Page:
No Experience Required: The Dangers to our Pets
Do you love dogs and dream of working with them? What would you like to be? A dog walker? A dog daycare attendant? A groomer? A pet sitter? A dog trainer? An animal rescuer? You are in luck. You can start any of these businesses with zero experience and you can call yourself an expert. How do you become an expert? All you need is a love of dogs and be a natural with them. Seems like a good deal doesn’t it? It may be great for the thousands of individuals who do this, but it is dangerous for our pets and we need to protect them. We can no longer allow the physical injuries, stress, emotional turmoil, behavioural set backs and even deaths that are occurring as a result of this.
The pet service industry is not regulated. This means that anyone can call themselves a professional. However, there are growing groups who self-regulate and gain the recommended education, certifications and experience to ensure they are providing the absolute best in care for the animal(s) they are responsible for. They invest in themselves and their team and consider education a priority for their work. And these same people work beside a whole other group who are not certified, or are certified through an organization that requires minimal knowledge and sometimes zero hands on experience. And each of them can call themselves an expert.
As a business owner, I feel that all too often I need to stay quiet about what is really happening within our industry. It is viewed as unprofessional, callous or that we are just pointing fingers to take each other down. I’ve been working on this for almost a decade. I built up a business based on a set of standards to see a change within our industry. I don’t want others to cease their business operations, but rather, make the right decisions and gain the proper education to ensure we are not causing damages to the animals in our care. I want to see the entire industry elevate and provide the proper care and handling to our pets. I have witnessed the dog owning public educating themselves over the past decade and asking for more from those who call themselves professionals. It’s time we understand what a lack of education and training is really doing to our dogs. Let’s work together to help them, keep them happy and social and do everything to ensure we are not causing the physical and emotional injury that is currently prevalent within the pet care industry. There are many amazing pet care providers out there who have built their businesses around the principles that ensure your pet’s emotional and physical well-being. This post will be a collaboration on why it is so important that whoever you hire to interact with your pet understands how they communicate and to handle them without causing fear or stress.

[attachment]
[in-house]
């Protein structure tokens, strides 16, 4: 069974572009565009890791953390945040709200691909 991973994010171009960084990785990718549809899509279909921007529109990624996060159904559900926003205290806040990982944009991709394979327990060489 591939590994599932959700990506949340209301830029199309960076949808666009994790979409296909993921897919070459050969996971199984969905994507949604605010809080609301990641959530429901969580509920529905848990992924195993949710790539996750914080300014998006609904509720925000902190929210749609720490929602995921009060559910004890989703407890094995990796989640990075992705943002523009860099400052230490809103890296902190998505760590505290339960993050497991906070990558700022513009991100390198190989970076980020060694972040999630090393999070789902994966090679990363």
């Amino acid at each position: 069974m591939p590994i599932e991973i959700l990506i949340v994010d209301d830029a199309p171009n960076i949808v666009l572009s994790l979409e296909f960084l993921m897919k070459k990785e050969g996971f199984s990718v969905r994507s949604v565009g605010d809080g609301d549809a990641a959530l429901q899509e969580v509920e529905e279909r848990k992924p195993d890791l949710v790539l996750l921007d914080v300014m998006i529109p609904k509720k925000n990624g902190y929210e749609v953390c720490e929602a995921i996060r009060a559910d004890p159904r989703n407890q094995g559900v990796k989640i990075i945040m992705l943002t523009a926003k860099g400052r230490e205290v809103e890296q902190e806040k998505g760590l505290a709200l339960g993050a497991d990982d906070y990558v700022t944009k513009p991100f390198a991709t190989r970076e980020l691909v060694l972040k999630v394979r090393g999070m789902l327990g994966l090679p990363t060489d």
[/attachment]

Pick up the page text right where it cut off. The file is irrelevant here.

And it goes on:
Would it bother you to learn that dogs have died at facilities in Calgary? And that there are serious injuries occurring regularly? Does it make you more upset to learn that all of these were preventable? Yes, injuries will happen in daycare and are not 100% percent preventable, but there are some important business decisions that ensure any serious injuries are avoided, and small injuries should be very occasional, not the norm.
There are no certifications for daycare, but it is something we will be introducing this year. There are however, many ways for daycare owners, operators and staff to gain the education in dog behaviour. This should be mandatory in all facilities. Only a trained professional can adequately assess and monitor a dog’s behaviour to ensure daycare is appropriate for them and that their play is safe. Dogs should be grouped with no more than 12 dogs per group and be supervised 100% of the time by trained individuals. Dogs need to be segregated into appropriate groups. Large ‘open concept’ style facilities will increase the risk of injury as well as be detrimental to a dog’s behavioural well-being. It is common for 20 and up to 50 dogs to be housed together with only one team member supervising them. This set up makes it impossible to monitor all of the dogs and will ensure there are more dog fights and more stress amongst the dogs. The fallout from this for the dogs is high. If your dog begins to show behaviour concerns, it is directly related to this set up. It takes a highly socialized confident dog to cope in these environments, and there are very few dogs who match this profile.
I cannot imagine how confusing the dog training world must be for an owner. Everyone claims to be an expert, there are way too many certifications out there and too many methods on how to train. The vet and animal behaviour professional associations have outlined what to look for in a trainer, and this is what should be mandatory for anyone to call themselves a professional. My friend, and exceptional trainer, Kirsten Rose of Canine Minds and Manners graciously provided her input on the dog training part of the pet care industry.